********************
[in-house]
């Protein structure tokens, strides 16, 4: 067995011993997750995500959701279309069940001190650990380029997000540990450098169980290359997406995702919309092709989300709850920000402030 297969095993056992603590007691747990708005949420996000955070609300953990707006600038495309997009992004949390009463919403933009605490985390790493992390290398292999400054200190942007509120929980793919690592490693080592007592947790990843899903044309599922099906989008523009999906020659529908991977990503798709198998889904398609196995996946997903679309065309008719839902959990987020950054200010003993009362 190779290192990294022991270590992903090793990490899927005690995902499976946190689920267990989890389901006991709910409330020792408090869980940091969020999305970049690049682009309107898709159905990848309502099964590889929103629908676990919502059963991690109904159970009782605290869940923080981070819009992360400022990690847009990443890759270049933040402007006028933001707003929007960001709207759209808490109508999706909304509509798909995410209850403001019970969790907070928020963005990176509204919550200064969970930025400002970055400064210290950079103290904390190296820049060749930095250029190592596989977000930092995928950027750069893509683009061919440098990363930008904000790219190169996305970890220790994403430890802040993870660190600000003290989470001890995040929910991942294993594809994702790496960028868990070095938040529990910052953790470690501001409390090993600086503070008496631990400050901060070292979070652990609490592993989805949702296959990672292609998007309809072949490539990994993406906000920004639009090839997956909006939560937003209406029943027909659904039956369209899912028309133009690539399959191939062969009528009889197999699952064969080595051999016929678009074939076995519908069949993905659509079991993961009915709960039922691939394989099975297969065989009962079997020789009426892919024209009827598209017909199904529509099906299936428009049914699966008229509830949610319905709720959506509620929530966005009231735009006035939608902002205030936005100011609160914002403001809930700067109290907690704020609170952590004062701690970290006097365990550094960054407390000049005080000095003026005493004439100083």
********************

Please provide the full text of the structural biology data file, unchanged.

[in-house]
């Protein structure tokens, strides 16, 4: 067995011993997750995500959701279309069940001190650990380029997000540990450098169980290359997406995702919309092709989300709850920000402030 297969095993056992603590007691747990708005949420996000955070609300953990707006600038495309997009992004949390009463919403933009605490985390790493992390290398292999400054200190942007509120929980793919690592490693080592007592947790990843899903044309599922099906989008523009999906020659529908991977990503798709198998889904398609196995996946997903679309065309008719839902959990987020950054200010003993009362 190779290192990294022991270590992903090793990490899927005690995902499976946190689920267990989890389901006991709910409330020792408090869980940091969020999305970049690049682009309107898709159905990848309502099964590889929103629908676990919502059963991690109904159970009782605290869940923080981070819009992360400022990690847009990443890759270049933040402007006028933001707003929007960001709207759209808490109508999706909304509509798909995410209850403001019970969790907070928020963005990176509204919550200064969970930025400002970055400064210290950079103290904390190296820049060749930095250029190592596989977000930092995928950027750069893509683009061919440098990363930008904000790219190169996305970890220790994403430890802040993870660190600000003290989470001890995040929910991942294993594809994702790496960028868990070095938040529990910052953790470690501001409390090993600086503070008496631990400050901060070292979070652990609490592993989805949702296959990672292609998007309809072949490539990994993406906000920004639009090839997956909006939560937003209406029943027909659904039956369209899912028309133009690539399959191939062969009528009889197999699952064969080595051999016929678009074939076995519908069949993905659509079991993961009915709960039922691939394989099975297969065989009962079997020789009426892919024209009827598209017909199904529509099906299936428009049914699966008229509830949610319905709720959506509620929530966005009231735009006035939608902002205030936005100011609160914002403001809930700067109290907690704020609170952590004062701690970290006097365990550094960054407390000049005080000095003026005493004439100083």